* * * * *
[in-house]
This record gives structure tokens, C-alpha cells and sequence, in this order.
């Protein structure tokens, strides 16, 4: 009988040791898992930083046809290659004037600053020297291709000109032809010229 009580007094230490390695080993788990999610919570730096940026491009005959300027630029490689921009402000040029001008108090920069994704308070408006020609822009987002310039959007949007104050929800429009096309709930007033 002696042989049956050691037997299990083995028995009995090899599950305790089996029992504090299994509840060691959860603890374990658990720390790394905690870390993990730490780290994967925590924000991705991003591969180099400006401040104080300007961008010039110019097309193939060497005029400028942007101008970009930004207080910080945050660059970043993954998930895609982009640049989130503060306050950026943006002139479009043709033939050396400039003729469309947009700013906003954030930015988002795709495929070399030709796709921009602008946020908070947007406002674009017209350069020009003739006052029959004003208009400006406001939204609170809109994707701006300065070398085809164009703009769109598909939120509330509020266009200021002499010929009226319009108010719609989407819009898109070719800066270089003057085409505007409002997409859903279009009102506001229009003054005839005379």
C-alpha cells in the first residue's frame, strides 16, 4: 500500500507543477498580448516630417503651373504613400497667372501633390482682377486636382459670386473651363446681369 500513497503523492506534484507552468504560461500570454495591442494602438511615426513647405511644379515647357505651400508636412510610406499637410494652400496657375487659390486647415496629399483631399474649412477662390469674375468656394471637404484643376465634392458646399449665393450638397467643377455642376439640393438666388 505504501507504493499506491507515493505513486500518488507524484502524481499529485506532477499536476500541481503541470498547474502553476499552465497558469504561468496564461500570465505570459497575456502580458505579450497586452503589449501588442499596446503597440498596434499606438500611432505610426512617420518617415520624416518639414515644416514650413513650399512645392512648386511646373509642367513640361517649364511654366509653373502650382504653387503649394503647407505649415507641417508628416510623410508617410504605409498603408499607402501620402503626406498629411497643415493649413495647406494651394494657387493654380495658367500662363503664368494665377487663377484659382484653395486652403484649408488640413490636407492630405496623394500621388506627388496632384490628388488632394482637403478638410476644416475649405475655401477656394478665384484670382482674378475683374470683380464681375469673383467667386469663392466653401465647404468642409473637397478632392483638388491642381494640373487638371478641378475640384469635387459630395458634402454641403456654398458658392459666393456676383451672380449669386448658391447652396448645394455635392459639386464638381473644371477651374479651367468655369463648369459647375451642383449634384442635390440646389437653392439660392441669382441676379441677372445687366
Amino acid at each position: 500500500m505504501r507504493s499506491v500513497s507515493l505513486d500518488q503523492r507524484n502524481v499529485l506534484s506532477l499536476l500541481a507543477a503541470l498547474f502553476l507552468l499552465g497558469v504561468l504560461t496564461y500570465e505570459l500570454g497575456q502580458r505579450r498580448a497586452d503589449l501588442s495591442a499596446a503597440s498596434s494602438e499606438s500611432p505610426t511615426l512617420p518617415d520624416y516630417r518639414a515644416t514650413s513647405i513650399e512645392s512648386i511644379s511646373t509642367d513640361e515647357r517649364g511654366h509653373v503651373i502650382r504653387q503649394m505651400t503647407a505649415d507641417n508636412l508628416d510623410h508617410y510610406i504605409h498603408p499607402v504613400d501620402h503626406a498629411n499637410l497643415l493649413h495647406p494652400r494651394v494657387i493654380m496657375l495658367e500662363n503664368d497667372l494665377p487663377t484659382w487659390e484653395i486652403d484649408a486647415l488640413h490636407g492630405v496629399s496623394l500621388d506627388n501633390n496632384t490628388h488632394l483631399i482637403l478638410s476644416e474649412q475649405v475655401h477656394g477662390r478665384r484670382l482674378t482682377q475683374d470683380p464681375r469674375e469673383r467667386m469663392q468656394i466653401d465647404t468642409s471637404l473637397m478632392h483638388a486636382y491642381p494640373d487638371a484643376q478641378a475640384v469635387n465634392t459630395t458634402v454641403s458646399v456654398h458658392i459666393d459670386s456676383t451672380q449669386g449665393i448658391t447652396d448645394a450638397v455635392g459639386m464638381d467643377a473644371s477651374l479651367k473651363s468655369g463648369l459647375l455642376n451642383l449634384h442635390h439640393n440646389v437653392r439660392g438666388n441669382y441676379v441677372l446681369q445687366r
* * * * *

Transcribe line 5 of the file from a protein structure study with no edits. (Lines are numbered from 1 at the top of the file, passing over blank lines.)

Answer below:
Amino acid at each position: 500500500m505504501r507504493s499506491v500513497s507515493l505513486d500518488q503523492r507524484n502524481v499529485l506534484s506532477l499536476l500541481a507543477a503541470l498547474f502553476l507552468l499552465g497558469v504561468l504560461t496564461y500570465e505570459l500570454g497575456q502580458r505579450r498580448a497586452d503589449l501588442s495591442a499596446a503597440s498596434s494602438e499606438s500611432p505610426t511615426l512617420p518617415d520624416y516630417r518639414a515644416t514650413s513647405i513650399e512645392s512648386i511644379s511646373t509642367d513640361e515647357r517649364g511654366h509653373v503651373i502650382r504653387q503649394m505651400t503647407a505649415d507641417n508636412l508628416d510623410h508617410y510610406i504605409h498603408p499607402v504613400d501620402h503626406a498629411n499637410l497643415l493649413h495647406p494652400r494651394v494657387i493654380m496657375l495658367e500662363n503664368d497667372l494665377p487663377t484659382w487659390e484653395i486652403d484649408a486647415l488640413h490636407g492630405v496629399s496623394l500621388d506627388n501633390n496632384t490628388h488632394l483631399i482637403l478638410s476644416e474649412q475649405v475655401h477656394g477662390r478665384r484670382l482674378t482682377q475683374d470683380p464681375r469674375e469673383r467667386m469663392q468656394i466653401d465647404t468642409s471637404l473637397m478632392h483638388a486636382y491642381p494640373d487638371a484643376q478641378a475640384v469635387n465634392t459630395t458634402v454641403s458646399v456654398h458658392i459666393d459670386s456676383t451672380q449669386g449665393i448658391t447652396d448645394a450638397v455635392g459639386m464638381d467643377a473644371s477651374l479651367k473651363s468655369g463648369l459647375l455642376n451642383l449634384h442635390h439640393n440646389v437653392r439660392g438666388n441669382y441676379v441677372l446681369q445687366r